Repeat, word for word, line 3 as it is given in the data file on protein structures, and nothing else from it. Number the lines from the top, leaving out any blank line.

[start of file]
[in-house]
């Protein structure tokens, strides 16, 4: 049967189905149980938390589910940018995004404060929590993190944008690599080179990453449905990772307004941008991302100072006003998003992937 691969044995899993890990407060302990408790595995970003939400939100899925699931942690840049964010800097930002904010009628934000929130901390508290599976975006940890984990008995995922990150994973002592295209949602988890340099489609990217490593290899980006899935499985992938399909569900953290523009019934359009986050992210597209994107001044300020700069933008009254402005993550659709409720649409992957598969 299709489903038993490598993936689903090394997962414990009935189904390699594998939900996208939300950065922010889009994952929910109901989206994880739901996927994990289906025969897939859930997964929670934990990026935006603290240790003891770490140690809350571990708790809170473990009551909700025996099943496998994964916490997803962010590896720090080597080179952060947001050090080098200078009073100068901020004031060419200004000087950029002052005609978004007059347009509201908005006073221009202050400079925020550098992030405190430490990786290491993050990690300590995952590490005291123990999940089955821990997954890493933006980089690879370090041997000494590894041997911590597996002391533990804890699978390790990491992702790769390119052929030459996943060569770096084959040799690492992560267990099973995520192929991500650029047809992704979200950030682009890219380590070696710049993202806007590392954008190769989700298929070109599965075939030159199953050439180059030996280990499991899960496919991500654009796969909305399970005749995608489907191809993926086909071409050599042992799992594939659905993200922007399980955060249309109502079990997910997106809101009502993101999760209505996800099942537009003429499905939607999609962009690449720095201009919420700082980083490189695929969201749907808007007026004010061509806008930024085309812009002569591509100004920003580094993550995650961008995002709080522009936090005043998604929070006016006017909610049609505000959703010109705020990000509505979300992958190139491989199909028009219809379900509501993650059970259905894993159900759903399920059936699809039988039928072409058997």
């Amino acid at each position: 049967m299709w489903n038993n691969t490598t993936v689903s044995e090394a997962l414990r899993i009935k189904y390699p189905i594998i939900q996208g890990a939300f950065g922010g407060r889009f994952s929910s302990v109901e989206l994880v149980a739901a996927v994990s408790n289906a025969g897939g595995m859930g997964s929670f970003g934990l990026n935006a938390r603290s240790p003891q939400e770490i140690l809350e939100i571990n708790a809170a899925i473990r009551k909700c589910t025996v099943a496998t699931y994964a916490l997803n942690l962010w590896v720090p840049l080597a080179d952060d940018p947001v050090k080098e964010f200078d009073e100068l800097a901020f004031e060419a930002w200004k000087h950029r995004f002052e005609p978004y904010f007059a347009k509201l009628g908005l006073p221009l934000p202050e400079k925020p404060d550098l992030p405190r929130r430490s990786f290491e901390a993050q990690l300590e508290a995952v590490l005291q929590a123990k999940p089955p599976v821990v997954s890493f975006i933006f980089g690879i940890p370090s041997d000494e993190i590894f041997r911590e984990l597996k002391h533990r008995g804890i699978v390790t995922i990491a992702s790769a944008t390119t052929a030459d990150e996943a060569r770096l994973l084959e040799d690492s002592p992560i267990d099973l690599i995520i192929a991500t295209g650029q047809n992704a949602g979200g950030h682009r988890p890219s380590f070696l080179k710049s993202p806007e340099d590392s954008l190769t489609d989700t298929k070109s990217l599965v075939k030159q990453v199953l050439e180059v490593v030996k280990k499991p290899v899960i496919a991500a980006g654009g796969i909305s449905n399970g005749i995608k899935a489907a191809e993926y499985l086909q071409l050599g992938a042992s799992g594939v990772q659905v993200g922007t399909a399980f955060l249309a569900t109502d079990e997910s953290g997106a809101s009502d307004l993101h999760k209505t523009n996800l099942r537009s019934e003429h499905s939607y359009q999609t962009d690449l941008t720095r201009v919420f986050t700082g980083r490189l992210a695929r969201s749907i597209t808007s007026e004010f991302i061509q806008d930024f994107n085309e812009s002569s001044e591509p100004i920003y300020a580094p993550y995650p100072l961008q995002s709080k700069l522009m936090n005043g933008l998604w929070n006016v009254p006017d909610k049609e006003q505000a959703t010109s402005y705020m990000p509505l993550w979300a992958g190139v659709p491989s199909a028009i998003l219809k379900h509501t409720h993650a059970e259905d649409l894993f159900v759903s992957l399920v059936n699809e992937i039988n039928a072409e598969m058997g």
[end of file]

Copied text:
């Amino acid at each position: 049967m299709w489903n038993n691969t490598t993936v689903s044995e090394a997962l414990r899993i009935k189904y390699p189905i594998i939900q996208g890990a939300f950065g922010g407060r889009f994952s929910s302990v109901e989206l994880v149980a739901a996927v994990s408790n289906a025969g897939g595995m859930g997964s929670f970003g934990l990026n935006a938390r603290s240790p003891q939400e770490i140690l809350e939100i571990n708790a809170a899925i473990r009551k909700c589910t025996v099943a496998t699931y994964a916490l997803n942690l962010w590896v720090p840049l080597a080179d952060d940018p947001v050090k080098e964010f200078d009073e100068l800097a901020f004031e060419a930002w200004k000087h950029r995004f002052e005609p978004y904010f007059a347009k509201l009628g908005l006073p221009l934000p202050e400079k925020p404060d550098l992030p405190r929130r430490s990786f290491e901390a993050q990690l300590e508290a995952v590490l005291q929590a123990k999940p089955p599976v821990v997954s890493f975006i933006f980089g690879i940890p370090s041997d000494e993190i590894f041997r911590e984990l597996k002391h533990r008995g804890i699978v390790t995922i990491a992702s790769a944008t390119t052929a030459d990150e996943a060569r770096l994973l084959e040799d690492s002592p992560i267990d099973l690599i995520i192929a991500t295209g650029q047809n992704a949602g979200g950030h682009r988890p890219s380590f070696l080179k710049s993202p806007e340099d590392s954008l190769t489609d989700t298929k070109s990217l599965v075939k030159q990453v199953l050439e180059v490593v030996k280990k499991p290899v899960i496919a991500a980006g654009g796969i909305s449905n399970g005749i995608k899935a489907a191809e993926y499985l086909q071409l050599g992938a042992s799992g594939v990772q659905v993200g922007t399909a399980f955060l249309a569900t109502d079990e997910s953290g997106a809101s009502d307004l993101h999760k209505t523009n996800l099942r537009s019934e003429h499905s939607y359009q999609t962009d690449l941008t720095r201009v919420f986050t700082g980083r490189l992210a695929r969201s749907i597209t808007s007026e004010f991302i061509q806008d930024f994107n085309e812009s002569s001044e591509p100004i920003y300020a580094p993550y995650p100072l961008q995002s709080k700069l522009m936090n005043g933008l998604w929070n006016v009254p006017d909610k049609e006003q505000a959703t010109s402005y705020m990000p509505l993550w979300a992958g190139v659709p491989s199909a028009i998003l219809k379900h509501t409720h993650a059970e259905d649409l894993f159900v759903s992957l399920v059936n699809e992937i039988n039928a072409e598969m058997g």